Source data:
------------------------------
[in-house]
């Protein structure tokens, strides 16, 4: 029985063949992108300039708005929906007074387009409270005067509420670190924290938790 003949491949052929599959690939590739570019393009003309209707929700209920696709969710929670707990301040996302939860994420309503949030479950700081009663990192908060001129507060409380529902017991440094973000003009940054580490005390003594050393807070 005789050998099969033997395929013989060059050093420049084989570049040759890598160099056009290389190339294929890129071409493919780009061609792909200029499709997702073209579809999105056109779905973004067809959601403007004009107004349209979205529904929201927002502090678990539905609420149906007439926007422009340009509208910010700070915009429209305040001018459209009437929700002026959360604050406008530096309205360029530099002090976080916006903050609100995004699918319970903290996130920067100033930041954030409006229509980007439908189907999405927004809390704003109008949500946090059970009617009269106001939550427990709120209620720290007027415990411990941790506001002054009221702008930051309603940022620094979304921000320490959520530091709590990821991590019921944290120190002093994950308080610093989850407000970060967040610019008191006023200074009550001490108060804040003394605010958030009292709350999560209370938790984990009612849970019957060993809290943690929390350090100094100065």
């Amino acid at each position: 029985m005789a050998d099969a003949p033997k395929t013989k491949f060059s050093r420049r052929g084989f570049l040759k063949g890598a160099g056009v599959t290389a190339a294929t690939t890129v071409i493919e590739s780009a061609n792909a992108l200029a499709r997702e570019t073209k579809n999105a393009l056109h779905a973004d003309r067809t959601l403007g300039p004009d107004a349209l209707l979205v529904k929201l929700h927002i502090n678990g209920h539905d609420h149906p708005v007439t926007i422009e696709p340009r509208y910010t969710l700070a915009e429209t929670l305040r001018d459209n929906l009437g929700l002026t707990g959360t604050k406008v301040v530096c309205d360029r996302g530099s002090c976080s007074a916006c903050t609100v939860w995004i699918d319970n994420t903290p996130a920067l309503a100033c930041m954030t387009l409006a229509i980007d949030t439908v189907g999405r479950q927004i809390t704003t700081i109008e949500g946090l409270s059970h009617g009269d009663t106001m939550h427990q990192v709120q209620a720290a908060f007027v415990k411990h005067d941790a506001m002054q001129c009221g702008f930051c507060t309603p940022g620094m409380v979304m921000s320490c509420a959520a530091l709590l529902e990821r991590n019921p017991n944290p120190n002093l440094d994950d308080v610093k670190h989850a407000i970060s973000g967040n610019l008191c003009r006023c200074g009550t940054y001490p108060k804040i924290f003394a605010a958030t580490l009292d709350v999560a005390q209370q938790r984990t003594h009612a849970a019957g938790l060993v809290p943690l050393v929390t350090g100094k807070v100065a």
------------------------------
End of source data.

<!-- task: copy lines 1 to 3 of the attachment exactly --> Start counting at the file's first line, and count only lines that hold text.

[in-house]
């Protein structure tokens, strides 16, 4: 029985063949992108300039708005929906007074387009409270005067509420670190924290938790 003949491949052929599959690939590739570019393009003309209707929700209920696709969710929670707990301040996302939860994420309503949030479950700081009663990192908060001129507060409380529902017991440094973000003009940054580490005390003594050393807070 005789050998099969033997395929013989060059050093420049084989570049040759890598160099056009290389190339294929890129071409493919780009061609792909200029499709997702073209579809999105056109779905973004067809959601403007004009107004349209979205529904929201927002502090678990539905609420149906007439926007422009340009509208910010700070915009429209305040001018459209009437929700002026959360604050406008530096309205360029530099002090976080916006903050609100995004699918319970903290996130920067100033930041954030409006229509980007439908189907999405927004809390704003109008949500946090059970009617009269106001939550427990709120209620720290007027415990411990941790506001002054009221702008930051309603940022620094979304921000320490959520530091709590990821991590019921944290120190002093994950308080610093989850407000970060967040610019008191006023200074009550001490108060804040003394605010958030009292709350999560209370938790984990009612849970019957060993809290943690929390350090100094100065």
């Amino acid at each position: 029985m005789a050998d099969a003949p033997k395929t013989k491949f060059s050093r420049r052929g084989f570049l040759k063949g890598a160099g056009v599959t290389a190339a294929t690939t890129v071409i493919e590739s780009a061609n792909a992108l200029a499709r997702e570019t073209k579809n999105a393009l056109h779905a973004d003309r067809t959601l403007g300039p004009d107004a349209l209707l979205v529904k929201l929700h927002i502090n678990g209920h539905d609420h149906p708005v007439t926007i422009e696709p340009r509208y910010t969710l700070a915009e429209t929670l305040r001018d459209n929906l009437g929700l002026t707990g959360t604050k406008v301040v530096c309205d360029r996302g530099s002090c976080s007074a916006c903050t609100v939860w995004i699918d319970n994420t903290p996130a920067l309503a100033c930041m954030t387009l409006a229509i980007d949030t439908v189907g999405r479950q927004i809390t704003t700081i109008e949500g946090l409270s059970h009617g009269d009663t106001m939550h427990q990192v709120q209620a720290a908060f007027v415990k411990h005067d941790a506001m002054q001129c009221g702008f930051c507060t309603p940022g620094m409380v979304m921000s320490c509420a959520a530091l709590l529902e990821r991590n019921p017991n944290p120190n002093l440094d994950d308080v610093k670190h989850a407000i970060s973000g967040n610019l008191c003009r006023c200074g009550t940054y001490p108060k804040i924290f003394a605010a958030t580490l009292d709350v999560a005390q209370q938790r984990t003594h009612a849970a019957g938790l060993v809290p943690l050393v929390t350090g100094k807070v100065a």